If I were the Al Gore type, I would definitely proclaim that Chris and I discovered text messaging. Because I kinda feel like we did.
It all started in 1999.
We were dating, I had just started college, and Chris was in college and working full-time. We didn’t have a lot of extra time for chatting sweet nothings, but we both had pagers.
(I think they had just gone from being referred to as “beepers” to “pagers”, if that helps with understanding the times any better.)
(And we did also have cell phones, but I had the 100 minutes a month plan, so I knew that I could talk 3.33 minutes per day to avoid having to pay my college tuition over again in overage charges.)
So we used our pagers to their fullest potential. We would send each other a bunch of numbers, like this set…
…and then would spend the time we should have been listening to our college professors consulting our cell phone keypads to decode each other’s super cheez-fest sappy-sweet messages.
Behold. The dawn of the text.
A couple of years later, now newlyweds, we had new-fangled Nokias (with the super-granulated black and white screens), and we found a weird little feature hidden deep in the voicemail section of said phones.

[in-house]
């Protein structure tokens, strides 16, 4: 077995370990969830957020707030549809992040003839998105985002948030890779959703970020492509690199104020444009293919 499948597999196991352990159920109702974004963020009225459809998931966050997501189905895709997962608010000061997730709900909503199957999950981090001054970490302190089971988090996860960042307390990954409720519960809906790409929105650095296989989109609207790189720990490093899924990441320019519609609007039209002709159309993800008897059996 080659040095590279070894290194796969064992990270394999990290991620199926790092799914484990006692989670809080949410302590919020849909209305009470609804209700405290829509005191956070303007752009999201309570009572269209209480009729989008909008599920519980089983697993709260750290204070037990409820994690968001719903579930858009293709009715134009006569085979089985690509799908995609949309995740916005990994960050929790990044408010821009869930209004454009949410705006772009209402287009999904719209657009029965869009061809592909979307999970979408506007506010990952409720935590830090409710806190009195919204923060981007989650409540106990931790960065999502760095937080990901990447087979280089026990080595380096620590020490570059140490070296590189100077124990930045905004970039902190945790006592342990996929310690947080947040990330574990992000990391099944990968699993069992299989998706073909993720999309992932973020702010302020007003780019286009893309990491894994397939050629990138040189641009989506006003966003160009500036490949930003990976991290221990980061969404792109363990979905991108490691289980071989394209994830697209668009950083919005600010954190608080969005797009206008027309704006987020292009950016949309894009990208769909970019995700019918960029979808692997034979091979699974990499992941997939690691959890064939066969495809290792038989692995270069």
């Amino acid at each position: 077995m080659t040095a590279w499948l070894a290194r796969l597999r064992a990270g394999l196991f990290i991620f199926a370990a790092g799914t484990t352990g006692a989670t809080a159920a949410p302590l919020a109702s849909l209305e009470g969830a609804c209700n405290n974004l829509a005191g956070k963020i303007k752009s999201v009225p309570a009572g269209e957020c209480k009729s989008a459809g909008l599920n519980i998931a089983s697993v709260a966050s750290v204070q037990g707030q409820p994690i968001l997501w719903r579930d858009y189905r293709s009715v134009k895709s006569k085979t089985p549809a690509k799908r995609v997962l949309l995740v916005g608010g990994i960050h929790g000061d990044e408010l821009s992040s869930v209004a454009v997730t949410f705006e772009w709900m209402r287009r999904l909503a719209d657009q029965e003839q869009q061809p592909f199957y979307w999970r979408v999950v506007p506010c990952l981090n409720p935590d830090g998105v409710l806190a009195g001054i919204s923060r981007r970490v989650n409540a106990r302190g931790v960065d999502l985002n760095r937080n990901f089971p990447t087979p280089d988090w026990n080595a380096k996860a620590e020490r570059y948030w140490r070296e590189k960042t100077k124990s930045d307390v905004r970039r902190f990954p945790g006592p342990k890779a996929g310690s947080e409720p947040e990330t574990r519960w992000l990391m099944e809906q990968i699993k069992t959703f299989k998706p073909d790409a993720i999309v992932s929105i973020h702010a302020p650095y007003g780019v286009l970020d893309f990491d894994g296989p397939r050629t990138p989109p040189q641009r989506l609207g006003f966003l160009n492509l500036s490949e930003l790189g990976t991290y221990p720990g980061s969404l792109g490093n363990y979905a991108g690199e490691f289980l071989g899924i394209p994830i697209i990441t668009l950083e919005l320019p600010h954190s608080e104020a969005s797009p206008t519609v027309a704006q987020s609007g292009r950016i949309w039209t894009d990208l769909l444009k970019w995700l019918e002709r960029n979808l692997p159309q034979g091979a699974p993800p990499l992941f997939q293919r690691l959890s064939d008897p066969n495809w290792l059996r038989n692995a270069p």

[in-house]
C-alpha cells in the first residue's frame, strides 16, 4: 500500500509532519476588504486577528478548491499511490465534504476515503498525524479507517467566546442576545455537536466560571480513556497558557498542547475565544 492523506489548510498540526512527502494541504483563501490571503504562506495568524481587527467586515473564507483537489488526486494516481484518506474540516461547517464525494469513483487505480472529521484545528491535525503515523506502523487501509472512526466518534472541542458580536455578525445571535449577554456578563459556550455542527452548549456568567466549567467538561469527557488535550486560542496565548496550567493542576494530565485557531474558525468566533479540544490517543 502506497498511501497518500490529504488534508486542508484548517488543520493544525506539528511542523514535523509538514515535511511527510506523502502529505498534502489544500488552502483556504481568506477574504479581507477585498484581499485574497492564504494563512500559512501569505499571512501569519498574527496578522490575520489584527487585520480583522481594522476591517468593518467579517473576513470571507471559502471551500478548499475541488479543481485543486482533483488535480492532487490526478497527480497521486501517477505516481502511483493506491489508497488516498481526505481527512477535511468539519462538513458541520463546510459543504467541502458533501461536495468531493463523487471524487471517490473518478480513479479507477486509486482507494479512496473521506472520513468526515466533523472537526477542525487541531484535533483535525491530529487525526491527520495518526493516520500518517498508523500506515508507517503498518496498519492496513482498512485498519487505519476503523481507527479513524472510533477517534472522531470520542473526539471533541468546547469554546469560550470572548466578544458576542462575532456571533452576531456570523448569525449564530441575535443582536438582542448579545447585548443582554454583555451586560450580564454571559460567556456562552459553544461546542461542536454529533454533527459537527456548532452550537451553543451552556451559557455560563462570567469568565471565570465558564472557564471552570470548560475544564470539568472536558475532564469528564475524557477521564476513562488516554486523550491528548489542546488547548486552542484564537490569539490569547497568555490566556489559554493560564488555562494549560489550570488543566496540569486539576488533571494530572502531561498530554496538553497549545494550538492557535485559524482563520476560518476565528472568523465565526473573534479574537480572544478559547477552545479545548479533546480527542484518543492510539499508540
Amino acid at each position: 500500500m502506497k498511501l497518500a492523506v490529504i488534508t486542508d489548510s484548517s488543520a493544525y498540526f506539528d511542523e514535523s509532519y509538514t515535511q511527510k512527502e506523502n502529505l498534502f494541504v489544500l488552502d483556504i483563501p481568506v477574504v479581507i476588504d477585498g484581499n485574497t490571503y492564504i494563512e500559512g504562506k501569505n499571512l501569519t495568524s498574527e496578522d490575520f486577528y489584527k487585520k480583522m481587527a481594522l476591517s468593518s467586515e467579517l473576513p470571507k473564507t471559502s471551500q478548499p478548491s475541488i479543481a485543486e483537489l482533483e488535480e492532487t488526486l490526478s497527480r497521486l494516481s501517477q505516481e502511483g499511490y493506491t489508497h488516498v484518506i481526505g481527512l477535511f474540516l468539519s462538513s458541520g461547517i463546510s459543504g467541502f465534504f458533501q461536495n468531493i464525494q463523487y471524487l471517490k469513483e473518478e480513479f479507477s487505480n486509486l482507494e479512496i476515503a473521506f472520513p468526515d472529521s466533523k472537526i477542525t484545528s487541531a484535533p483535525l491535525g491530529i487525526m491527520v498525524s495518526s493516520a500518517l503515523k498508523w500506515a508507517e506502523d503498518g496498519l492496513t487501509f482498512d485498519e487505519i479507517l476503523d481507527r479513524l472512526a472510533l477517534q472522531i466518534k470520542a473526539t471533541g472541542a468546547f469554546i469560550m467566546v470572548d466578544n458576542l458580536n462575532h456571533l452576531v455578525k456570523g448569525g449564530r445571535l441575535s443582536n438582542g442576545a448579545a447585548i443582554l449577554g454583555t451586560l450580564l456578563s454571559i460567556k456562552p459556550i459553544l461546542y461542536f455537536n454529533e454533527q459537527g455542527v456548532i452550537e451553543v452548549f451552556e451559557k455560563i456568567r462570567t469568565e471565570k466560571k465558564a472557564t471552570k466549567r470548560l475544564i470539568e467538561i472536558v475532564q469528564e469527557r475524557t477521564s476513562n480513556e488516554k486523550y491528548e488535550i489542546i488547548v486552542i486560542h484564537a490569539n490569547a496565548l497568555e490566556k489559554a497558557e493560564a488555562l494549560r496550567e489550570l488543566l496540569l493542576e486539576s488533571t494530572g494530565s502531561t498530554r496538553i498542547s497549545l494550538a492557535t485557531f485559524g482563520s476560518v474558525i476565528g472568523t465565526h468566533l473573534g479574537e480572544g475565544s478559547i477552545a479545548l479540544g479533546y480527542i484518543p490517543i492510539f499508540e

“Hey babe – what do you think this does?”
“I don’t know – I’ve never seen it before.”
“Well, let’s try it.”
I painstakingly typed out a message, hitting each number button multiple times to choose my letters…
4..4..4 – I
5..5..5 – L
6..6..6 – O
8..8..8 – V
3..3 – E
3..3..3 – Y
6..6..6 – O
8..8 – U
A second later, Chris’ phone chirped with a sound we’d never had before.
We looked at each other in awe and wonder.
“This is so much easier than using our pagers!!!”
And we were hooked.
Our friends made fun of our geeky form of communication.
“That is the stupidest feature I’ve ever seen on a phone.”
Our family wondered what we were doing, incessantly punching our number pads like idiots.
“Wouldn’t it be easier to just call him?”
And I remember one pivotal moment in the history of texting when we taught my boss, the owner of a telephone company, how to text.
At least he appreciated the potential.